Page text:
• Rich: Thanks, Tim. TL;DR, the DAO needs a voice; the community needs a voice or a set of voices. So if you have that type of skill set, please reach out. It would be nice to facilitate non-development work for once. Back to the agenda, let’s move on to this week’s MIPs.


Charles St Louis

Weekly MIPs update


  • This month has been much busier than last month. Last month we saw a sub proposal go through the entire process successfully, which is a great way of testing the entire process.

  • The second governance cycle began on June 1st. The formal submission period for June’s governance cycle was from June 1st to June 3rd. This period is when MIPs and sub proposals are proposed to enter into the Governance cycle. Upon approval of the governance facilitators, the proposals are given a round of Inclusion Polls that begin during week 2.

  • This month we have nine proposals that have been proposed to get into the governance cycle:

    • MIP13 Declarations of Intent by LongForWisdom

    • MIP14 Protocol Dai Transfer by LongForWisdom

    • Four amendment MIPs are going to improve MIP6, MIP8, MIP9, and MIP12, for clarity and making the general collateral onboarding process more efficient.

    • There was also a sub proposal to introduce a Risk Domain team, proposed by Cyrus.

    • Two collateral onboarding proposals for KNC and ZRX

  • You can see all the proposals in this forum comment

Order of the day
  • Today the governance facilitators will review and decide if these proposals should be included in the inclusion polls next Monday. The inclusion polls will determine if they should proceed through the governance process and be put into governance polls in week 3.

  • Just to reiterate, the inclusion polls occur when MKR holders decide which things to bundle in the future governance polls. As I mentioned, there is a threshold to necessitate the attention of a governance poll, which is 3,000 MKR. So the yes votes have to be greater than the threshold and the no votes for it to be approved. Each poll will have a yes/no option. Once the polls end on Thursday before the Governance call next week, there will be a review of the results to decide which proposals have made it that far and proceed to next week’s Governance polls.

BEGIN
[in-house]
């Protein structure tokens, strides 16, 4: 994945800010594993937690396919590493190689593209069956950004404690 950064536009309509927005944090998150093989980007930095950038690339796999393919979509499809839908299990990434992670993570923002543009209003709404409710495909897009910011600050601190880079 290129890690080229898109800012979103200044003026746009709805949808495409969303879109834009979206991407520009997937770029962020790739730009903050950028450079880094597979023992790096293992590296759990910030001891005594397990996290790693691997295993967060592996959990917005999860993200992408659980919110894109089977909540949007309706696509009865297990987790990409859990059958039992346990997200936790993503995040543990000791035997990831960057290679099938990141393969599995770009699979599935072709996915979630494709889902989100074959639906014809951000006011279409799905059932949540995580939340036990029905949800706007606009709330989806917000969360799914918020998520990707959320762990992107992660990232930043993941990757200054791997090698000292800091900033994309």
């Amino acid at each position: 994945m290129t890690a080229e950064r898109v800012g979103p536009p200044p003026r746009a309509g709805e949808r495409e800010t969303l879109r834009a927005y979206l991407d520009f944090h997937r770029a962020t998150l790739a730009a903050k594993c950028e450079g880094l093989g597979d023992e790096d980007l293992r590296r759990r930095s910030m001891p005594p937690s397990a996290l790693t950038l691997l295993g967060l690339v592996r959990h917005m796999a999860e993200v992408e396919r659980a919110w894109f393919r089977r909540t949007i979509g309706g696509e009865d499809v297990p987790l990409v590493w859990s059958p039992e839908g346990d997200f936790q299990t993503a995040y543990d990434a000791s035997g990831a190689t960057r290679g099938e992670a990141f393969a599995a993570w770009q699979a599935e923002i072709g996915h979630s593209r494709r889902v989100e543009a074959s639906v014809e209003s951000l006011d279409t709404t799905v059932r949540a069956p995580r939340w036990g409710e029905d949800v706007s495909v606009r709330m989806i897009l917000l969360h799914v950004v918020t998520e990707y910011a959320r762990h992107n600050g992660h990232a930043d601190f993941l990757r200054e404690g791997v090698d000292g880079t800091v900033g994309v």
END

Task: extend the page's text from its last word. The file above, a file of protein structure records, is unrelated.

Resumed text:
Collateral Onboarding
  • In terms of collateral onboarding, the executive vote passed for TUSD-A and USDC-B to be added to the Maker protocol, and once the pause has passed, I think 19:17 UTC they will officially be added to the Maker Protocol.
Community Greenlight Polls
  • Community Greenlight Polls are still in progress for the next four days. So don’t forget to vote on the collateral you’d like to see proceed. As a general reminder, these polls provide a reasonable approximation of what the community would like to see done, but it is not binding, and the domain teams still have the freedom to choose which collateral types they want to domain greenlight and compile their work.
End of MIPs Update
  • So that’s it for the MIPs update today. I will post another update in the MakerDAO forums highlighting everything I just said, and it’s open for discussion there, of course.

Governance Facilitators

MIP Submissions Review


  • The amendments to MIP6, MIP8, MIP9, and MIP12 all seem fine in terms of formatting and presentation.

  • I would encourage people to go through and read the proposals, and if you have a bit of time, look at the pull request to see what’s actually changing. In general, these are intended for clarity, but there are some minor changes to how things work. The semi-major change is the order of the greenlights and community greenlights. It’s being switched to make it easier for the domain teams to decide what to work on. Once this passes, you will have community greenlight polls happen before domain greenlights provided by the domain teams.

Risk Domain Team
  • Cyrus’s sub proposal to add a Risk Domain Team also seems fine. Everyone knows who Cyrus is, so writing a whole essay about who he is and why he wants to be a Risk Domain Team would be an overkill. Cyrus, do you want to talk briefly about your proposal?

    • Cyrus: Sure, I don’t really know what more to say. It’s in line with the other Domain Team proposals. I don’t think there’s much to add.
MIP12 subproposals
  • There were some irregularities on the 2 MIP12 sub proposals. They were submitted after the submission window due to a minor technicality. Since we’re still getting started with the governance cycle, that doesn’t seem like a reasonable justification for not considering them for this cycle. That said, there was some confusion about the requirements for domain work presented in those sub proposals. As MIP12 was written, it assumed that complete domain work would be presented for each domain, which is not present. So I think we’re leaning towards declining these sub proposals as part of the MIPs process and doing them as the weekly cycle instead until we can tidy up the MIPs process and decide what needs to be produced and present for the proposals. Rich, or Charles, do you want to comment on this as well?

    • Rich Brown: It’s something we can break-off into during the Q&A session. Process is something that I could talk about for hours. There’s workflow versus process or the letter of the law versus expediency. There are larger issues that need to be understood. Maybe I’m a bit more conservative regarding these things. I think that the MIPs processes will take us months before we onboard completely, we can talk more about this in the Q&A session.

    • Charles St Louis: I’m definitely interested in talking more about how we can further improve the MIP12 process during the discussion, and I do think it makes sense to push it more towards the weekly cycle and take some extra steps to ensure that we can better prepare the monthly cycle for July, in terms of getting collateral added. So really looking forward to having an open discussion.

  • That sounds good. To be clear, no one is at fault right at this stage.

MIP13 and MIP14